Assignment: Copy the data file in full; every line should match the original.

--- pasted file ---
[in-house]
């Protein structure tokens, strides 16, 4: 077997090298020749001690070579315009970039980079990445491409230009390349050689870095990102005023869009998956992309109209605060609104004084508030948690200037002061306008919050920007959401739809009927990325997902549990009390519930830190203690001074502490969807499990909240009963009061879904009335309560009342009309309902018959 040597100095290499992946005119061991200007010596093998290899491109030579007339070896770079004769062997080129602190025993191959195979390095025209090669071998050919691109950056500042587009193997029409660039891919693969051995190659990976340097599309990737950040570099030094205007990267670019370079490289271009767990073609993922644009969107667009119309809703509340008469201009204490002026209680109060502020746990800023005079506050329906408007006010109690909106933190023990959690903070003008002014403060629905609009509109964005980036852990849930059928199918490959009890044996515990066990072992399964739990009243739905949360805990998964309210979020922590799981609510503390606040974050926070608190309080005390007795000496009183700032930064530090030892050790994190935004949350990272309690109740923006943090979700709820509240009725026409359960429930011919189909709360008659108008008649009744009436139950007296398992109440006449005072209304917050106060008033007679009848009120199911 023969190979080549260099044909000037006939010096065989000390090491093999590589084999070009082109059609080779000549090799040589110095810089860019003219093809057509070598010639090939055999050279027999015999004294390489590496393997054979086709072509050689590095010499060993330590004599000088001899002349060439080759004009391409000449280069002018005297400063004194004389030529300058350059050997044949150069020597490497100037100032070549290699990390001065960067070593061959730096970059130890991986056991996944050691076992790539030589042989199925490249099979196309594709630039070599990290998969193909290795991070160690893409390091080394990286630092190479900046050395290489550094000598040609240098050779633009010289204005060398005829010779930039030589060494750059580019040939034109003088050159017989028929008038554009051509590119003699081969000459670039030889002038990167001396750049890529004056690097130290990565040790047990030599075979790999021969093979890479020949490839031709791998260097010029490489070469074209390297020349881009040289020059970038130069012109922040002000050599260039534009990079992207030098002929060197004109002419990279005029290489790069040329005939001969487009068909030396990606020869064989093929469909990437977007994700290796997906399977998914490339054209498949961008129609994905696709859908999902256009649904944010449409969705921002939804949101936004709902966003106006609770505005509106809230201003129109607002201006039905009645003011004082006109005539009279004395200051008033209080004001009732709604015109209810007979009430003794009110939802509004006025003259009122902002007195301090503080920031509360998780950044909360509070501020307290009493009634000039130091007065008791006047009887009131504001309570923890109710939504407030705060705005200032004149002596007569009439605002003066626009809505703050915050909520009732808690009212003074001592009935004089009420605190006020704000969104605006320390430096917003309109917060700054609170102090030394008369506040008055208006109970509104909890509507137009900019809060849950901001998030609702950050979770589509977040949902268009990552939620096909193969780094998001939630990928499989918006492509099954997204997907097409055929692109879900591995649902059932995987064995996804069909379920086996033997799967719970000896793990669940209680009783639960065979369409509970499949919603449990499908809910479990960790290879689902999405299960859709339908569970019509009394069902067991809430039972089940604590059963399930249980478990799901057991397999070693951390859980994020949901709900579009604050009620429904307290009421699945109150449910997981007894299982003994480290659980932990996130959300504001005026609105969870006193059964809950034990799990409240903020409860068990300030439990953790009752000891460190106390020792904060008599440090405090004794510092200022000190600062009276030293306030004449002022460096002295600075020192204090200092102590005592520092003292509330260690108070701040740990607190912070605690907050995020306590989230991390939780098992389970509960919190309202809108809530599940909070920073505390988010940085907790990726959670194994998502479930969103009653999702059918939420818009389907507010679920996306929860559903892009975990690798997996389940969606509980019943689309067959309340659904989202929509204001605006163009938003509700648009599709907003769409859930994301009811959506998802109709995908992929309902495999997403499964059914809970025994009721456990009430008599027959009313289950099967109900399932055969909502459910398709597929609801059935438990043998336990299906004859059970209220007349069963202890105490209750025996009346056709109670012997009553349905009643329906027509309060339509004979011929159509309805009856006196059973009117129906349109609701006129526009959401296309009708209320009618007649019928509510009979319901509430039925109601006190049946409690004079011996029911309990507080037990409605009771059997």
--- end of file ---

[in-house]
């Protein structure tokens, strides 16, 4: 077997090298020749001690070579315009970039980079990445491409230009390349050689870095990102005023869009998956992309109209605060609104004084508030948690200037002061306008919050920007959401739809009927990325997902549990009390519930830190203690001074502490969807499990909240009963009061879904009335309560009342009309309902018959 040597100095290499992946005119061991200007010596093998290899491109030579007339070896770079004769062997080129602190025993191959195979390095025209090669071998050919691109950056500042587009193997029409660039891919693969051995190659990976340097599309990737950040570099030094205007990267670019370079490289271009767990073609993922644009969107667009119309809703509340008469201009204490002026209680109060502020746990800023005079506050329906408007006010109690909106933190023990959690903070003008002014403060629905609009509109964005980036852990849930059928199918490959009890044996515990066990072992399964739990009243739905949360805990998964309210979020922590799981609510503390606040974050926070608190309080005390007795000496009183700032930064530090030892050790994190935004949350990272309690109740923006943090979700709820509240009725026409359960429930011919189909709360008659108008008649009744009436139950007296398992109440006449005072209304917050106060008033007679009848009120199911 023969190979080549260099044909000037006939010096065989000390090491093999590589084999070009082109059609080779000549090799040589110095810089860019003219093809057509070598010639090939055999050279027999015999004294390489590496393997054979086709072509050689590095010499060993330590004599000088001899002349060439080759004009391409000449280069002018005297400063004194004389030529300058350059050997044949150069020597490497100037100032070549290699990390001065960067070593061959730096970059130890991986056991996944050691076992790539030589042989199925490249099979196309594709630039070599990290998969193909290795991070160690893409390091080394990286630092190479900046050395290489550094000598040609240098050779633009010289204005060398005829010779930039030589060494750059580019040939034109003088050159017989028929008038554009051509590119003699081969000459670039030889002038990167001396750049890529004056690097130290990565040790047990030599075979790999021969093979890479020949490839031709791998260097010029490489070469074209390297020349881009040289020059970038130069012109922040002000050599260039534009990079992207030098002929060197004109002419990279005029290489790069040329005939001969487009068909030396990606020869064989093929469909990437977007994700290796997906399977998914490339054209498949961008129609994905696709859908999902256009649904944010449409969705921002939804949101936004709902966003106006609770505005509106809230201003129109607002201006039905009645003011004082006109005539009279004395200051008033209080004001009732709604015109209810007979009430003794009110939802509004006025003259009122902002007195301090503080920031509360998780950044909360509070501020307290009493009634000039130091007065008791006047009887009131504001309570923890109710939504407030705060705005200032004149002596007569009439605002003066626009809505703050915050909520009732808690009212003074001592009935004089009420605190006020704000969104605006320390430096917003309109917060700054609170102090030394008369506040008055208006109970509104909890509507137009900019809060849950901001998030609702950050979770589509977040949902268009990552939620096909193969780094998001939630990928499989918006492509099954997204997907097409055929692109879900591995649902059932995987064995996804069909379920086996033997799967719970000896793990669940209680009783639960065979369409509970499949919603449990499908809910479990960790290879689902999405299960859709339908569970019509009394069902067991809430039972089940604590059963399930249980478990799901057991397999070693951390859980994020949901709900579009604050009620429904307290009421699945109150449910997981007894299982003994480290659980932990996130959300504001005026609105969870006193059964809950034990799990409240903020409860068990300030439990953790009752000891460190106390020792904060008599440090405090004794510092200022000190600062009276030293306030004449002022460096002295600075020192204090200092102590005592520092003292509330260690108070701040740990607190912070605690907050995020306590989230991390939780098992389970509960919190309202809108809530599940909070920073505390988010940085907790990726959670194994998502479930969103009653999702059918939420818009389907507010679920996306929860559903892009975990690798997996389940969606509980019943689309067959309340659904989202929509204001605006163009938003509700648009599709907003769409859930994301009811959506998802109709995908992929309902495999997403499964059914809970025994009721456990009430008599027959009313289950099967109900399932055969909502459910398709597929609801059935438990043998336990299906004859059970209220007349069963202890105490209750025996009346056709109670012997009553349905009643329906027509309060339509004979011929159509309805009856006196059973009117129906349109609701006129526009959401296309009708209320009618007649019928509510009979319901509430039925109601006190049946409690004079011996029911309990507080037990409605009771059997």